The Affairs of Others: A Novel

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Release Date: 
August 27, 2013
Reviewed by: 

In The Affairs of Others Amy Grace Loyd, former literary editor of Playboy, makes her fiction debut. Celia Cassill is a believable protagonist, a widow, who seeks solitude even while surrounding herself with people.

The Affairs of Others is an intimate portrait of young Celia whose emotional barriers and isolation are intruded upon and broken down by interactions, mostly unwilling, with her tenants. As a landlady to a New York apartment building, Celia is very particular about the tenants she selects: everyone in her building is to respect separateness, but when one of her tenants coerces Celia to allow him to sublet to Hope, the lines of separateness begin to blur.

Ms. Loyd knows her literary forms: symbolism and foreshadowing abound. As a tenant, both in her heart and in her apartment, Celia was loath to accept either version of hope/Hope. These two versions of hope are threatened until Celia finally intervenes.

This is an important life lesson: each of us must welcome hope in, but we are required to nurture and protect it or battering forces will destroy it.

When Hope comes to stay, Celia finds herself spying on tenants. Her isolation has been threatened and desirous to restore the status quo, Celia seeks to learn their mysteries and somehow repair boundaries that have accidentally been broken.

Woven through the main story of Hope and Celia is the story of Mr. Coughlan, an old ferry captain and tenant who one day goes missing. Feeling responsible for Mr. Coughlan, Celia breaks away from her imposed isolation and attempts to track him down.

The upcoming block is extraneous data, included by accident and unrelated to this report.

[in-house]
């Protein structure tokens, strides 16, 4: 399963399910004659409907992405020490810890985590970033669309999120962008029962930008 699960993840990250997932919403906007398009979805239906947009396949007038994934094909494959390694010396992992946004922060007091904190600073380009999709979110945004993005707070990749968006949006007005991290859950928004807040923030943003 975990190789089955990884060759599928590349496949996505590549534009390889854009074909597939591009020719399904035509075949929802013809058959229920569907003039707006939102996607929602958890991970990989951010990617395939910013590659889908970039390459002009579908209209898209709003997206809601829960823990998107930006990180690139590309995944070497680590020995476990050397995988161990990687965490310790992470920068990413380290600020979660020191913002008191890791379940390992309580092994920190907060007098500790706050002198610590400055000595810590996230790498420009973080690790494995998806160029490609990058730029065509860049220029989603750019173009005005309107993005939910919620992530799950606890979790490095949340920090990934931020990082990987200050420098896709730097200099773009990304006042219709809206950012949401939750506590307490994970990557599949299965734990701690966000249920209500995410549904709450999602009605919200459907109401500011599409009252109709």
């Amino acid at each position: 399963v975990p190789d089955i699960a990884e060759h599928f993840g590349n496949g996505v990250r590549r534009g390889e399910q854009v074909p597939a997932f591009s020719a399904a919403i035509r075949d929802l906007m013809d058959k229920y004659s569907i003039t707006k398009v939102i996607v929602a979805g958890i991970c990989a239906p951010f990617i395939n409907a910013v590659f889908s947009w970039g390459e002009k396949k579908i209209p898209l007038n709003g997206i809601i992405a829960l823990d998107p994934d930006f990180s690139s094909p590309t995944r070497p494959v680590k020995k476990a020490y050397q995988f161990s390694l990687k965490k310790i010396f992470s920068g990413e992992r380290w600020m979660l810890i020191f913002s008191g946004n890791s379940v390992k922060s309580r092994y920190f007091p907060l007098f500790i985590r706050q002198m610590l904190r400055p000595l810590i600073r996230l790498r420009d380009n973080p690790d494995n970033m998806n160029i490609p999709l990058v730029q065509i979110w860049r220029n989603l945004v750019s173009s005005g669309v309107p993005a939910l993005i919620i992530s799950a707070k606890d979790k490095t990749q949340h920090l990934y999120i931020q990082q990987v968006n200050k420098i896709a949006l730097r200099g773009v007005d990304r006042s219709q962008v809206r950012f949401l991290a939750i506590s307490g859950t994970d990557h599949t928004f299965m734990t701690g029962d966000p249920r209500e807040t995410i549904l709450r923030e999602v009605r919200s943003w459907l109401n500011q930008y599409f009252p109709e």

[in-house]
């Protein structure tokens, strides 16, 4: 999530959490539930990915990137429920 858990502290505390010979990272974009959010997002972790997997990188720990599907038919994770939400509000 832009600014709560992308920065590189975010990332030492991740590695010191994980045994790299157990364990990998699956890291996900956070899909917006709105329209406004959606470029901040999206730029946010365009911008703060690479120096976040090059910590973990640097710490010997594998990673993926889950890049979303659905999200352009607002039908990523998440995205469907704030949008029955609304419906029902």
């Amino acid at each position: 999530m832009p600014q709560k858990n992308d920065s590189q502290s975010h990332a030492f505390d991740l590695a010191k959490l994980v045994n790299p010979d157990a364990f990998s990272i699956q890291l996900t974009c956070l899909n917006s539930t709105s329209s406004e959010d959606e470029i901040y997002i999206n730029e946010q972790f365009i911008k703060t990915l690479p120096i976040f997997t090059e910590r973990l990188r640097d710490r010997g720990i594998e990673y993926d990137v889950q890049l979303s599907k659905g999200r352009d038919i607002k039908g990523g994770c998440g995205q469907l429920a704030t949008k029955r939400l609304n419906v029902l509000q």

Violence is an underlying theme for Celia—this is a persistent catalyst for her as she tries to heal herself: her heedless and unsafe sex with a complete subway stranger almost immediately after her husband’s death; Hope’s violent interactions with Les, and Les’s violent reactions to Celia; Mr. Coughlan’s daughter who slaps Celia after blaming her for Mr. Coughlan’s disappearance, and Celia’s return slap.

All these jarring actions push Celia into interacting with people and going beyond her boundaries one way or another. It is unfortunate that it is violence that precipitates Celia’s journey to heal herself, as if she needed, as the saying goes, sense knocked into her.

The Affairs of Others is highly intriguing and engrossing, but toward the middle of the story as Celia grows more and more uncomfortable with the rough and abusive sex she hears Hope having in the apartment overhead, the tale begins to lag and clichés in the storyline pop up: a woman abused who can’t seem to leave and who doesn’t care anymore; a widow alone in her grief who refuses to discuss it because her husband is hers alone; a tenant with the trite tale of an affair, a sudden pregnancy, and fear of being alone, etc.

The story eventually grows slow because of the author’s insistence and reiteration of Celia’s loneliness, grief, and drug-taking.

The story will find many fans as it is generally well written. The issue at hand is the obviousness and insistence of the symbolism and foreshadowing throughout the book: this takes away from the initial charm—though the ending of the story is no less beautiful in the symbolism of the blossoming garden.